Kruti Shah Shares Her Experience with an Eating Disorder

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Today, I want to share the story of a lovely young woman, Kruti Shah. I stumbled upon her Instagram and I was instantly hooked to her beautiful pictures and recipes. After scrolling through her feed, I saw she shared a few personal details: she is recovering from an eating disorder. I thought it was really brave of her to share intimate details about her personal life, and I wanted to know a bit more.

By opening up, Kruti hopes to break the stigma around mental health that exists especially in the South Asian community.

+Introduce Yourself!

KS: Hi everyone! My name is Kruti Shah and I was born and raised in Southern California. Currently, I’m a preschool teacher and volunteer on the side with children with early developmental delays. My goal is to work in healthcare as an Occupational Therapist. Recently, I’ve tapped into my passion of cooking with my food blog, which can be found on Instagram, where I share recipes and healthy eats. It’s become one of my favorite hobbies to be able to connect and inspire so many individuals.

+Why did you start your food instagram?

KS: I started my food blog on my personal account to share recipes and healthy eats with my friends and family, however it has grown way more than I anticipated. If it wasn’t for Instagram, I would not have stumbled upon an amazing company called Wear Your Label, where their goal is to end the stigma around mental health. I’m so thankful for the connections I’ve made through Instagram, it’s opened up so many new friendships for me, and it’s been amazing to know that I have such a strong support system especially throughout recovery.

+Do you mind sharing a bit more about your struggles with ED?

KS: I’ve struggled with an eating disorder for quite some time now, although I’ve gotten much better, I still don’t know what full recovery means, I just know that I’m headed in the right direction. I was 14 when I first looked in the mirror and thought I wasn’t worthy, I wasn’t pretty enough, and I hated the way I looked. I began to cut calories, exercise more, and almost always went to sleep hungry.

I’ve come a long way since my initial days, and I know the journey for me is still in progress, but I could not be more proud of where I am today. I’m learning to not fear food, find a balance, and most of all cultivate self-love.

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+How was it like sharing what you were going through with friends & family? I imagine it must have been hard.

KS: Sharing my story with family and friends initially gave me great anxiety, and it wasn’t something I felt comfortable discussing. However throughout the years, I’ve learned to own my story, and not allow my struggle to define who I am. I’ve always felt judged for the way I look and the way I eat, but I’m learning to ignore those judgments, and just do me.

+Did you end up getting professional health?

KS: I did receive professional help with the encouragement of my brother. I always thought that I could recover on my own, and I did not need help from anyone, but I hit a point in my life where I realized that I can’t do it alone anymore, it was exhausting. Also, I was discouraged to seek help again because of the judgment/stigma around seeing a psychologist, but I moved past that it has been one of the best decisions.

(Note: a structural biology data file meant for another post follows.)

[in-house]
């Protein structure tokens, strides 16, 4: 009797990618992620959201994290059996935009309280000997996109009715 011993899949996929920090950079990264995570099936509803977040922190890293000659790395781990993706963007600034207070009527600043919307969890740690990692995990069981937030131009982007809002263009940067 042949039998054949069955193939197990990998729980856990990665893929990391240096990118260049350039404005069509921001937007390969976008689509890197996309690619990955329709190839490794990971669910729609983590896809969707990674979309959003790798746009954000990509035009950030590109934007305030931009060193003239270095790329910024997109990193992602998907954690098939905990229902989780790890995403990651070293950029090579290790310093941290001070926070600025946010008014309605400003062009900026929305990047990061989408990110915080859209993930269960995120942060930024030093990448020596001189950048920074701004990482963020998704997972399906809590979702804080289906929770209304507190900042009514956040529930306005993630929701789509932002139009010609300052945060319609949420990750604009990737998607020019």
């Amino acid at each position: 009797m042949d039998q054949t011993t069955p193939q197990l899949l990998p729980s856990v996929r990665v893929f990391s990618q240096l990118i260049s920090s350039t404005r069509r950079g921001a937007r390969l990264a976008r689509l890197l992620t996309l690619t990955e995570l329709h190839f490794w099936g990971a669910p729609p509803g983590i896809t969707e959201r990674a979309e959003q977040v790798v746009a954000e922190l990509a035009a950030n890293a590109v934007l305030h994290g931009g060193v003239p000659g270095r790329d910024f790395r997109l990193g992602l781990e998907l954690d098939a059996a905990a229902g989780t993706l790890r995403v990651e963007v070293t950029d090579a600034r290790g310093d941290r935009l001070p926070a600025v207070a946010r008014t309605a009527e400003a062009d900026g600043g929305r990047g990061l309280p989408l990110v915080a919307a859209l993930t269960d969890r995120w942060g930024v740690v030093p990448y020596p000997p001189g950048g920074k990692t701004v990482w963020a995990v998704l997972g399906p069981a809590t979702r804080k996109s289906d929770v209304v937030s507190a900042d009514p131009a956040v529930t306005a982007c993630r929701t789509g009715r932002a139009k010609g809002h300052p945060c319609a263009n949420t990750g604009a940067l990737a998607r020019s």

+Ok, turning to a fun question now! What’s your favorite nourishing (or healthy) meal?

KS: Avocado toast, no doubt! I used to be so afraid of eating “fats,” nut butters, oils, avocado, but now I can’t live without any of them! I love how creative you can get with such a simple combination of smashed avocado on toast and the toppings are endless!

 

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+Do you have any advice for women struggling with an eating disorder?

KS: Don’t be afraid to ask for help. One of my biggest struggles was opening up and sharing my story with family and friends, but it is so important to find a strong support system. It can be scary, but the constant support and encouragement I’ve received has helped me tremendously. It is easy to hide behind a wall and feel alone, but remember that you never are.

There are so many others who are struggling as well, and there are a number of resources to help you find a way out. I don’t know what full recovery looks like, but I know that I’m working towards it, and I’ve made so much progress. For anyone struggling, always look at how far you’ve come, and remember that you’re not alone.

+Last question! What’s a motto/mantra you live by?

KS: As cliché as it may seem, I tell myself everyday that “everything happens for a reason.” I am trying to see my eating disorder in a positive light, and I know without ED I would not be where I am today. I’ve been fortunate to connect with so many wonderful individuals, and most importantly I’ve grown and learned so much about myself. Our vulnerabilities are our greatest strengths, and ED has helped me understand that.

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I know this topic isn’t as light-hearted as my previous posts but being health is a lot more than just your physical state, your mental state is equally if not more important. I’m so thankful that Kruti took some time to share her story.

*photo credit: Kelsey Schroeder

Author: Akansha